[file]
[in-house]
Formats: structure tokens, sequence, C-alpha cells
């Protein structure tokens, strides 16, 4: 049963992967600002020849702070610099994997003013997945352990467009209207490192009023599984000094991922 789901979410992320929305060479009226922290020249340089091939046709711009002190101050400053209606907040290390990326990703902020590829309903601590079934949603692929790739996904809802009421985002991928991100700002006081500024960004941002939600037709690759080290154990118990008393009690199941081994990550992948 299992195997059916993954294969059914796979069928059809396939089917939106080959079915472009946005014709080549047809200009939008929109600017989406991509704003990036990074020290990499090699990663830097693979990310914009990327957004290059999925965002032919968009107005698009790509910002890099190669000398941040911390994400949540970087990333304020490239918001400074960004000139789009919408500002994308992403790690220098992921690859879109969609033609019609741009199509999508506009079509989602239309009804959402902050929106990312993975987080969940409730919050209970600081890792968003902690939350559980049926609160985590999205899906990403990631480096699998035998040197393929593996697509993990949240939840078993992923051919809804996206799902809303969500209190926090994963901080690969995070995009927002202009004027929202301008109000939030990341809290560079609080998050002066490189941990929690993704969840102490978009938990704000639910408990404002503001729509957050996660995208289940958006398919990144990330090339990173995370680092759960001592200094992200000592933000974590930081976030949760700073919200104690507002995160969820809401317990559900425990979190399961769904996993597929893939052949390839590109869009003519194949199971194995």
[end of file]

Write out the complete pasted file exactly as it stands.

[in-house]
Formats: structure tokens, sequence, C-alpha cells
């Protein structure tokens, strides 16, 4: 049963992967600002020849702070610099994997003013997945352990467009209207490192009023599984000094991922 789901979410992320929305060479009226922290020249340089091939046709711009002190101050400053209606907040290390990326990703902020590829309903601590079934949603692929790739996904809802009421985002991928991100700002006081500024960004941002939600037709690759080290154990118990008393009690199941081994990550992948 299992195997059916993954294969059914796979069928059809396939089917939106080959079915472009946005014709080549047809200009939008929109600017989406991509704003990036990074020290990499090699990663830097693979990310914009990327957004290059999925965002032919968009107005698009790509910002890099190669000398941040911390994400949540970087990333304020490239918001400074960004000139789009919408500002994308992403790690220098992921690859879109969609033609019609741009199509999508506009079509989602239309009804959402902050929106990312993975987080969940409730919050209970600081890792968003902690939350559980049926609160985590999205899906990403990631480096699998035998040197393929593996697509993990949240939840078993992923051919809804996206799902809303969500209190926090994963901080690969995070995009927002202009004027929202301008109000939030990341809290560079609080998050002066490189941990929690993704969840102490978009938990704000639910408990404002503001729509957050996660995208289940958006398919990144990330090339990173995370680092759960001592200094992200000592933000974590930081976030949760700073919200104690507002995160969820809401317990559900425990979190399961769904996993597929893939052949390839590109869009003519194949199971194995």